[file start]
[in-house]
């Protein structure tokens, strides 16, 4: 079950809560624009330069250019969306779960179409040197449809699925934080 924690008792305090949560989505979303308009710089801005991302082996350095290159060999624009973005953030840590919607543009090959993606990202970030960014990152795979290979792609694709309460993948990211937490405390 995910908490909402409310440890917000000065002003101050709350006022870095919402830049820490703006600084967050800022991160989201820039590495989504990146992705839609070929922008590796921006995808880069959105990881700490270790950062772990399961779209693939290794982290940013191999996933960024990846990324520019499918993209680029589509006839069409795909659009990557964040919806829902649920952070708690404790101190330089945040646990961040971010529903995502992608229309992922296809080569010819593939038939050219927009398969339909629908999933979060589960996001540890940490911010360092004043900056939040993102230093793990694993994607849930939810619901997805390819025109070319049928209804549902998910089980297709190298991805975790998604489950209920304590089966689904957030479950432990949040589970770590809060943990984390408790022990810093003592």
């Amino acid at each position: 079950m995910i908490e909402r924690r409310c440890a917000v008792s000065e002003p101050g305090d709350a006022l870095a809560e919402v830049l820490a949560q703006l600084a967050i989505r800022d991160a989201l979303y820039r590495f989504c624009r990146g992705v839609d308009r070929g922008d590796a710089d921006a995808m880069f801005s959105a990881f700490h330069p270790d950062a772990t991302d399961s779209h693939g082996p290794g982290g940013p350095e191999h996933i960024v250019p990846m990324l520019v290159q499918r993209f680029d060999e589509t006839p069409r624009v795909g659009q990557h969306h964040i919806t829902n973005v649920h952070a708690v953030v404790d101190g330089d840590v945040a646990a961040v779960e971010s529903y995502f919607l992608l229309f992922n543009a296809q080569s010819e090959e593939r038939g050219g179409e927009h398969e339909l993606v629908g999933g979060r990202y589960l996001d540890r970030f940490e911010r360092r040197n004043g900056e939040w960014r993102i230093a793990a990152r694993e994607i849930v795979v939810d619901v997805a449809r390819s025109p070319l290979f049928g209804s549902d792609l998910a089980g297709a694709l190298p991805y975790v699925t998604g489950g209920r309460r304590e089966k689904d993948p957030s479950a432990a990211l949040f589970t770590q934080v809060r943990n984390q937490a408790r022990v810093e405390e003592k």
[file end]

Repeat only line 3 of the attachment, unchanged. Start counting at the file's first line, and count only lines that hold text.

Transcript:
């Amino acid at each position: 079950m995910i908490e909402r924690r409310c440890a917000v008792s000065e002003p101050g305090d709350a006022l870095a809560e919402v830049l820490a949560q703006l600084a967050i989505r800022d991160a989201l979303y820039r590495f989504c624009r990146g992705v839609d308009r070929g922008d590796a710089d921006a995808m880069f801005s959105a990881f700490h330069p270790d950062a772990t991302d399961s779209h693939g082996p290794g982290g940013p350095e191999h996933i960024v250019p990846m990324l520019v290159q499918r993209f680029d060999e589509t006839p069409r624009v795909g659009q990557h969306h964040i919806t829902n973005v649920h952070a708690v953030v404790d101190g330089d840590v945040a646990a961040v779960e971010s529903y995502f919607l992608l229309f992922n543009a296809q080569s010819e090959e593939r038939g050219g179409e927009h398969e339909l993606v629908g999933g979060r990202y589960l996001d540890r970030f940490e911010r360092r040197n004043g900056e939040w960014r993102i230093a793990a990152r694993e994607i849930v795979v939810d619901v997805a449809r390819s025109p070319l290979f049928g209804s549902d792609l998910a089980g297709a694709l190298p991805y975790v699925t998604g489950g209920r309460r304590e089966k689904d993948p957030s479950a432990a990211l949040f589970t770590q934080v809060r943990n984390q937490a408790r022990v810093e405390e003592k």